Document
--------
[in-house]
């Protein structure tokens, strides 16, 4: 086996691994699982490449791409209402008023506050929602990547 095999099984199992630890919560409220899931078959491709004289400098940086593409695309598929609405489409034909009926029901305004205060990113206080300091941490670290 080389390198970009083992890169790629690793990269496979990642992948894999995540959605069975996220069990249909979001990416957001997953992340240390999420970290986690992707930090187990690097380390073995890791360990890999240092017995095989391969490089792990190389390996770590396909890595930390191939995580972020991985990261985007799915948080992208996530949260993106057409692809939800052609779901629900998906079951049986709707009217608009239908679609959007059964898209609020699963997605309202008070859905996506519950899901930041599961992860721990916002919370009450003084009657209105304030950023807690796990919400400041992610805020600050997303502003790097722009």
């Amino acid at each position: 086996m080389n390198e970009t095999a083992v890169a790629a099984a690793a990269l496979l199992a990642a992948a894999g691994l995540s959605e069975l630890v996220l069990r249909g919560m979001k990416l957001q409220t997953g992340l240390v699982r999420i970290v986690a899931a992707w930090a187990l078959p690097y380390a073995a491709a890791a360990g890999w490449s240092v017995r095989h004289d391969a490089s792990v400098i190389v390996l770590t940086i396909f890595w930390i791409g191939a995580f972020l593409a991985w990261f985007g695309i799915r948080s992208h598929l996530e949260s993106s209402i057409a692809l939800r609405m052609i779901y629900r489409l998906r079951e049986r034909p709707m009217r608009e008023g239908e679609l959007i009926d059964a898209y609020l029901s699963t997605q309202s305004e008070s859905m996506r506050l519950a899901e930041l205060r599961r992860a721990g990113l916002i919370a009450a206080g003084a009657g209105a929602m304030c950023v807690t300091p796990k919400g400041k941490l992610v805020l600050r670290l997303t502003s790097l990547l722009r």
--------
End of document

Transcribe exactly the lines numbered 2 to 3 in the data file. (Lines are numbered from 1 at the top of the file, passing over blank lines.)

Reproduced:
């Protein structure tokens, strides 16, 4: 086996691994699982490449791409209402008023506050929602990547 095999099984199992630890919560409220899931078959491709004289400098940086593409695309598929609405489409034909009926029901305004205060990113206080300091941490670290 080389390198970009083992890169790629690793990269496979990642992948894999995540959605069975996220069990249909979001990416957001997953992340240390999420970290986690992707930090187990690097380390073995890791360990890999240092017995095989391969490089792990190389390996770590396909890595930390191939995580972020991985990261985007799915948080992208996530949260993106057409692809939800052609779901629900998906079951049986709707009217608009239908679609959007059964898209609020699963997605309202008070859905996506519950899901930041599961992860721990916002919370009450003084009657209105304030950023807690796990919400400041992610805020600050997303502003790097722009």
């Amino acid at each position: 086996m080389n390198e970009t095999a083992v890169a790629a099984a690793a990269l496979l199992a990642a992948a894999g691994l995540s959605e069975l630890v996220l069990r249909g919560m979001k990416l957001q409220t997953g992340l240390v699982r999420i970290v986690a899931a992707w930090a187990l078959p690097y380390a073995a491709a890791a360990g890999w490449s240092v017995r095989h004289d391969a490089s792990v400098i190389v390996l770590t940086i396909f890595w930390i791409g191939a995580f972020l593409a991985w990261f985007g695309i799915r948080s992208h598929l996530e949260s993106s209402i057409a692809l939800r609405m052609i779901y629900r489409l998906r079951e049986r034909p709707m009217r608009e008023g239908e679609l959007i009926d059964a898209y609020l029901s699963t997605q309202s305004e008070s859905m996506r506050l519950a899901e930041l205060r599961r992860a721990g990113l916002i919370a009450a206080g003084a009657g209105a929602m304030c950023v807690t300091p796990k919400g400041k941490l992610v805020l600050r670290l997303t502003s790097l990547l722009r």